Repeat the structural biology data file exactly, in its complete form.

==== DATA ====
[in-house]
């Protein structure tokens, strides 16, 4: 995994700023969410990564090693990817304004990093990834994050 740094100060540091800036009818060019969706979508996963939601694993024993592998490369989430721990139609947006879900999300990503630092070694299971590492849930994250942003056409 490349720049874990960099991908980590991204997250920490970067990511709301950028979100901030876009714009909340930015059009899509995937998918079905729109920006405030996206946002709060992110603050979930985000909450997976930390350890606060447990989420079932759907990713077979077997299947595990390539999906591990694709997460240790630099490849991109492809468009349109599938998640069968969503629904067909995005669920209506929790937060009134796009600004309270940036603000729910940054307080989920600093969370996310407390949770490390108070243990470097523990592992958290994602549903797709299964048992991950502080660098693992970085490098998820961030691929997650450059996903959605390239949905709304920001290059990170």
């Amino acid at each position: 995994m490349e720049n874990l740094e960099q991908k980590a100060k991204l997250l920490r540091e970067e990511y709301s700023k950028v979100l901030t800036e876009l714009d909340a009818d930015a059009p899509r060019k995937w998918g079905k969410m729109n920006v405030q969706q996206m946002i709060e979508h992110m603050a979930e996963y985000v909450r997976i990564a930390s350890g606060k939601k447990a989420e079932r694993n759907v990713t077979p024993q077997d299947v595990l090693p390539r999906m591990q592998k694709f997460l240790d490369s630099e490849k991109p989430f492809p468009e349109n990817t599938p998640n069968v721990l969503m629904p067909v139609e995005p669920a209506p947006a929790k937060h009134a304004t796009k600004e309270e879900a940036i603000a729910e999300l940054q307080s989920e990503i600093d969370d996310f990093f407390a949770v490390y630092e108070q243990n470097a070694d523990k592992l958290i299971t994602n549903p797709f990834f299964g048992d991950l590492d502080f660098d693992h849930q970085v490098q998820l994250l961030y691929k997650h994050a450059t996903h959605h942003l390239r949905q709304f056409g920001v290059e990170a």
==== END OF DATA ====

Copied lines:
[in-house]
């Protein structure tokens, strides 16, 4: 995994700023969410990564090693990817304004990093990834994050 740094100060540091800036009818060019969706979508996963939601694993024993592998490369989430721990139609947006879900999300990503630092070694299971590492849930994250942003056409 490349720049874990960099991908980590991204997250920490970067990511709301950028979100901030876009714009909340930015059009899509995937998918079905729109920006405030996206946002709060992110603050979930985000909450997976930390350890606060447990989420079932759907990713077979077997299947595990390539999906591990694709997460240790630099490849991109492809468009349109599938998640069968969503629904067909995005669920209506929790937060009134796009600004309270940036603000729910940054307080989920600093969370996310407390949770490390108070243990470097523990592992958290994602549903797709299964048992991950502080660098693992970085490098998820961030691929997650450059996903959605390239949905709304920001290059990170």
């Amino acid at each position: 995994m490349e720049n874990l740094e960099q991908k980590a100060k991204l997250l920490r540091e970067e990511y709301s700023k950028v979100l901030t800036e876009l714009d909340a009818d930015a059009p899509r060019k995937w998918g079905k969410m729109n920006v405030q969706q996206m946002i709060e979508h992110m603050a979930e996963y985000v909450r997976i990564a930390s350890g606060k939601k447990a989420e079932r694993n759907v990713t077979p024993q077997d299947v595990l090693p390539r999906m591990q592998k694709f997460l240790d490369s630099e490849k991109p989430f492809p468009e349109n990817t599938p998640n069968v721990l969503m629904p067909v139609e995005p669920a209506p947006a929790k937060h009134a304004t796009k600004e309270e879900a940036i603000a729910e999300l940054q307080s989920e990503i600093d969370d996310f990093f407390a949770v490390y630092e108070q243990n470097a070694d523990k592992l958290i299971t994602n549903p797709f990834f299964g048992d991950l590492d502080f660098d693992h849930q970085v490098q998820l994250l961030y691929k997650h994050a450059t996903h959605h942003l390239r949905q709304f056409g920001v290059e990170a």